Ancient Legal System in Sri Lanka

The Governor General has appointed the Chief Justice and the judges of the Supreme Court. In addition, a Judicial Service Commission has been established under the leadership of the President of the Supreme Court. This commission controlled the affairs of judges in the judicial system. Below we give a summary of the legal interest rate change: – There is now an awareness that these personal and customary laws, based on ancient customs, discriminate against women. Like the Supreme Court in Sivagnanalingam v. Suntheralingam, under Thesawalamai, “the surviving spouse is not (automatically) an heir to the estate of the deceased.” However, the spouse has a preferential right in certain circumstances. Arbitration is another form of non-adversarial dispute resolution for which there is a legal framework in Sri Lanka. Until 1995, the conduct of arbitration proceedings on the basis of the references of the parties was governed by the provisions of the Arbitration Ordinance 1866 and the Code of Civil Procedure. Arbitration Decree No. 11 of 1995 implementing the 1958 New York Convention on the Recognition and Enforcement of Foreign Arbitral Awards repealed and replaced the Arbitration Ordinance and the relevant provisions of the Code of Civil Procedure. Sri Lanka has remained a constitutional democracy since its independence from British colonial rule in 1948. The basis of the legal system is the Constitution, which was enacted as law in 1978 to repeal the previous Constitution, which was adopted and promulgated in 1972.

The Constitution allows for the amendment or repeal of its provisions, with the exception of certain blocked provisions that require a 2/3 majority of parliament or a referendum. At the time of writing, the current Constitution has been amended nineteen (19) times. European control of present-day Sri Lanka began in 1505 with Portuguese rule and lasted about one hundred and fifty (150) years later. However, it should be noted that Portuguese rule did not have a lasting impact on Sri Lanka`s laws and legal institutions. [3] The Portuguese agreed in the Malwana Convention of 1597 to maintain and administer the laws and customs of the Sinhalese in the Maritime provinces that were maintained in their time. However, the application of Sinhalese laws was accompanied by a certain influence of the Portuguese. As in other ancient legal systems, conventions, customs, sanctions and main legal concepts, although not formulated concretely, have been established over the years, in particular with court decisions made from time to time. The British established a modern system of justice and civil administration.

They respected the laws in force, namely the Romano-Dutch laws and the customary laws that applied to the different ethnic groups. Before the arrival of the European powers in 1505, the country had different laws, mainly targeting different ethnic communities. Some of the notable laws at that time (although not codified at that time) were the Kandyan Law, the Tesawalamai, Muslim Law, and the laws of the Mukkuvars, Chetties, Parsees, and Paravars. The Kandyan law was more developed than the rest with a sophisticated system that reflected the influence of “Buddhism, Hindu laws and customs, Sakyan and Mauryan customs, other Indian customs, and various other laws and customs that the original Sinhalese had brought to Sri Lanka.” [2] Tesawalamai was recognized as a law introduced to Sri Lanka by Malabar immigrants from India and later amended by later immigrants from India with a strong influence of Hindu law. Muslim law and the laws of the Mukkuvars, Chetties, Parsees and Paravars were also recognized at that time as laws that apply to certain communities. There were two types of practitioners; Lawyers and supervisors are based on English law, although since the implementation of the Justice Act No. 44 of 1973, there is only one type of legal practitioner who is licensed to represent others in all courts on the island and who is also allowed to advise on all legal matters known as lawyers. Practitioners are divided between the official and unofficial bars. The Tamils, who lived mainly in the northern regions, followed the law of Tesawalamai. The Dutch commander of Jaffna at the time mentioned the local customs of the Jaffna people with regard to their settlement of disputes.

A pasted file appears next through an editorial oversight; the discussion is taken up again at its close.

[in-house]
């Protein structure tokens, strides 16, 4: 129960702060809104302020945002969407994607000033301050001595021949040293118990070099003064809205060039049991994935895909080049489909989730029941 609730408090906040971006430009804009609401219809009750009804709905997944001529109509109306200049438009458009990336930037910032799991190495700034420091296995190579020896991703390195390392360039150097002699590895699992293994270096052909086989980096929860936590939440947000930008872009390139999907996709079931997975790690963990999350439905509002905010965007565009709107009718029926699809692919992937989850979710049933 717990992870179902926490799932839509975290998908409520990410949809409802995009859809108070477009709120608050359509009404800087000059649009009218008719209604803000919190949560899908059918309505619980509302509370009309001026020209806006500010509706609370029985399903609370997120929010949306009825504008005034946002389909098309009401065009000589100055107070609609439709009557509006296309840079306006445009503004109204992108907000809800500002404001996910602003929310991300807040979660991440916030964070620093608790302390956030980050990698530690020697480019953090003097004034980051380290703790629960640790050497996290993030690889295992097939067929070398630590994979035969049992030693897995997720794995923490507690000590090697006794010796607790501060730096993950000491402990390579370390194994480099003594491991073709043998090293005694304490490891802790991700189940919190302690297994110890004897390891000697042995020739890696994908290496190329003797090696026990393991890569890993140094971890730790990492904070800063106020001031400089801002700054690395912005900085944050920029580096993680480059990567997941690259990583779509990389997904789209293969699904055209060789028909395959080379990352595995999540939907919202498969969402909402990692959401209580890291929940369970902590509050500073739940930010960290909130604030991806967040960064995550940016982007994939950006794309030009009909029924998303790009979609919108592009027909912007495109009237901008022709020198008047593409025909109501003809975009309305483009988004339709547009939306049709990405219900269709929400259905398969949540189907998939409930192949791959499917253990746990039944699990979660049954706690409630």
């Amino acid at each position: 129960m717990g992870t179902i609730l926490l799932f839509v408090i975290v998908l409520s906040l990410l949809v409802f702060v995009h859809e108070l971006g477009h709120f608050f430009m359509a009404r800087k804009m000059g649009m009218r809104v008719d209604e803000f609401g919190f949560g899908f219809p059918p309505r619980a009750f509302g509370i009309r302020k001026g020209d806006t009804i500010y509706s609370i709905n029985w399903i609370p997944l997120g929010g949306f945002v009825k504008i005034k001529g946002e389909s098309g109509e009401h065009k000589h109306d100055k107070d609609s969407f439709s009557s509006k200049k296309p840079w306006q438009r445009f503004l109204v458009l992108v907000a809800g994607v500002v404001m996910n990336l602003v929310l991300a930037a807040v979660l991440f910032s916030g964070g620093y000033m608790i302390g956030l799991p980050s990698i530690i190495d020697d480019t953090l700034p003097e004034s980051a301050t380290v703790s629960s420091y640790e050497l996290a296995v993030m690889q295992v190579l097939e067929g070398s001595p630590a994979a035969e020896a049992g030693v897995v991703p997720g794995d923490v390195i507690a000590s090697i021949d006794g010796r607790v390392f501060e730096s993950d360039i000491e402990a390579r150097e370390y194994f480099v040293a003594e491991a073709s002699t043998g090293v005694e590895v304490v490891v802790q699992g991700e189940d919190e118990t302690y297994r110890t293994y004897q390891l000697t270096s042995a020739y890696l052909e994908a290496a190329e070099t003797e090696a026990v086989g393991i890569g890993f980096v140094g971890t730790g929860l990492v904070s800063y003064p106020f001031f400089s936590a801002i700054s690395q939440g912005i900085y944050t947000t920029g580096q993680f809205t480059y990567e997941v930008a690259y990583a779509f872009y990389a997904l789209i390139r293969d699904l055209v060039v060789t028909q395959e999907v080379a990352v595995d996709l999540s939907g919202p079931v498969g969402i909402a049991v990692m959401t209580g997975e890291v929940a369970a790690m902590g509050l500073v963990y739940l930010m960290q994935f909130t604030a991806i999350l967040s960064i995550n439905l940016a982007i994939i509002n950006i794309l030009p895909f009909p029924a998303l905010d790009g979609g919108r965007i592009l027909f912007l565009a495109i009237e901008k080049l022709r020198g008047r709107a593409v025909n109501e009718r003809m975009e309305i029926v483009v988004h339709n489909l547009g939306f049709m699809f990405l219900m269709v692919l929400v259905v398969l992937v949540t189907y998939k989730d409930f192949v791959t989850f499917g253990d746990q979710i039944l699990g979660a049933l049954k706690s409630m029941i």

These customs were later codified as the “Law of Tesawalamai”. The law of the Muslim community was Muslim law. This Muslim community was the descendant of Muslims who came to the island as traders or immigrated from India. Their code of Muslim law was also codified during the Dutch period. There were also other smaller legal systems such as the mukkuvar law and the system of laws for the Chetties, Parsees and Paravars.[9] The Dutch came to the island after the Portuguese. They were on the island from 1656 to 1796 AD. Nor could they extend their authority beyond coastal areas. But they successfully introduced their version of Christianity, laws, justice and administration in coastal areas. In a reasonably civilized society, there should certainly have been some form of administration of civil and judicial affairs. We have no written confirmation of the legal systems that prevailed at that time. But we have evidence that proves that the kings who later reigned maintained law and order. They have also followed some forms of hierarchical justice systems.